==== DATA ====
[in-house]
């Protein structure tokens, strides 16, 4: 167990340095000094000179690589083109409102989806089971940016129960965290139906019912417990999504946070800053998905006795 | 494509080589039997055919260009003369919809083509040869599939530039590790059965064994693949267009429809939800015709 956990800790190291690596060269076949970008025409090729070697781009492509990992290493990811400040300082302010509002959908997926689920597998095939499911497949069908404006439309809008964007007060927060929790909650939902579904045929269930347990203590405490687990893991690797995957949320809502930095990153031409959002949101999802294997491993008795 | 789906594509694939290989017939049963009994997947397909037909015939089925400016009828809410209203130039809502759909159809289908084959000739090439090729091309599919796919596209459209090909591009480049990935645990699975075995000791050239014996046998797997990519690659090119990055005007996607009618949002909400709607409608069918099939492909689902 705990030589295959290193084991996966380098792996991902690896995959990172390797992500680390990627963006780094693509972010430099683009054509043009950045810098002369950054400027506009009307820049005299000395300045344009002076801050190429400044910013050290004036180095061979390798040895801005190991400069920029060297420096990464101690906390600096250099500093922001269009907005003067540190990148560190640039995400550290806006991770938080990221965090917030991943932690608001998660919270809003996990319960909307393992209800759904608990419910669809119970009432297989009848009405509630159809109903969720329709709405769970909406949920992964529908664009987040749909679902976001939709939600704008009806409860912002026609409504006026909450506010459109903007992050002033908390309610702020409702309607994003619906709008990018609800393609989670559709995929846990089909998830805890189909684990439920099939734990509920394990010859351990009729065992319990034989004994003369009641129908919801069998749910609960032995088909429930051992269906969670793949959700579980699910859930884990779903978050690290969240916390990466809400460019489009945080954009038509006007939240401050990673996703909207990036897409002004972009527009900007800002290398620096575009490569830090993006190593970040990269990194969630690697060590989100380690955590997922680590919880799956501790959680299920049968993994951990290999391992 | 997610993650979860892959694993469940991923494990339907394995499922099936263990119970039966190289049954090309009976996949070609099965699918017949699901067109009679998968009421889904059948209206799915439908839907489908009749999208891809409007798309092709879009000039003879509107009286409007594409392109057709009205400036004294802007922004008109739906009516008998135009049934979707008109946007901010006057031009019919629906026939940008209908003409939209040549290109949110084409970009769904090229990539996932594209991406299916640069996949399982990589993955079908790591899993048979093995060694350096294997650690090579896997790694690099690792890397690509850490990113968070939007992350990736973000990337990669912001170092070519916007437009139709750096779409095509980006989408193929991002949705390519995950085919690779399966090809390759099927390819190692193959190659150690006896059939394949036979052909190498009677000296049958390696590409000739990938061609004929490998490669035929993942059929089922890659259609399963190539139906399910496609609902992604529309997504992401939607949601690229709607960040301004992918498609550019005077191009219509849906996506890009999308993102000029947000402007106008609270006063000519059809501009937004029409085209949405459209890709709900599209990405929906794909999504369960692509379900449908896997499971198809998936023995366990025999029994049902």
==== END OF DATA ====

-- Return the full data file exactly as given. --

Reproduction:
[in-house]
């Protein structure tokens, strides 16, 4: 167990340095000094000179690589083109409102989806089971940016129960965290139906019912417990999504946070800053998905006795 | 494509080589039997055919260009003369919809083509040869599939530039590790059965064994693949267009429809939800015709 956990800790190291690596060269076949970008025409090729070697781009492509990992290493990811400040300082302010509002959908997926689920597998095939499911497949069908404006439309809008964007007060927060929790909650939902579904045929269930347990203590405490687990893991690797995957949320809502930095990153031409959002949101999802294997491993008795 | 789906594509694939290989017939049963009994997947397909037909015939089925400016009828809410209203130039809502759909159809289908084959000739090439090729091309599919796919596209459209090909591009480049990935645990699975075995000791050239014996046998797997990519690659090119990055005007996607009618949002909400709607409608069918099939492909689902 705990030589295959290193084991996966380098792996991902690896995959990172390797992500680390990627963006780094693509972010430099683009054509043009950045810098002369950054400027506009009307820049005299000395300045344009002076801050190429400044910013050290004036180095061979390798040895801005190991400069920029060297420096990464101690906390600096250099500093922001269009907005003067540190990148560190640039995400550290806006991770938080990221965090917030991943932690608001998660919270809003996990319960909307393992209800759904608990419910669809119970009432297989009848009405509630159809109903969720329709709405769970909406949920992964529908664009987040749909679902976001939709939600704008009806409860912002026609409504006026909450506010459109903007992050002033908390309610702020409702309607994003619906709008990018609800393609989670559709995929846990089909998830805890189909684990439920099939734990509920394990010859351990009729065992319990034989004994003369009641129908919801069998749910609960032995088909429930051992269906969670793949959700579980699910859930884990779903978050690290969240916390990466809400460019489009945080954009038509006007939240401050990673996703909207990036897409002004972009527009900007800002290398620096575009490569830090993006190593970040990269990194969630690697060590989100380690955590997922680590919880799956501790959680299920049968993994951990290999391992 | 997610993650979860892959694993469940991923494990339907394995499922099936263990119970039966190289049954090309009976996949070609099965699918017949699901067109009679998968009421889904059948209206799915439908839907489908009749999208891809409007798309092709879009000039003879509107009286409007594409392109057709009205400036004294802007922004008109739906009516008998135009049934979707008109946007901010006057031009019919629906026939940008209908003409939209040549290109949110084409970009769904090229990539996932594209991406299916640069996949399982990589993955079908790591899993048979093995060694350096294997650690090579896997790694690099690792890397690509850490990113968070939007992350990736973000990337990669912001170092070519916007437009139709750096779409095509980006989408193929991002949705390519995950085919690779399966090809390759099927390819190692193959190659150690006896059939394949036979052909190498009677000296049958390696590409000739990938061609004929490998490669035929993942059929089922890659259609399963190539139906399910496609609902992604529309997504992401939607949601690229709607960040301004992918498609550019005077191009219509849906996506890009999308993102000029947000402007106008609270006063000519059809501009937004029409085209949405459209890709709900599209990405929906794909999504369960692509379900449908896997499971198809998936023995366990025999029994049902």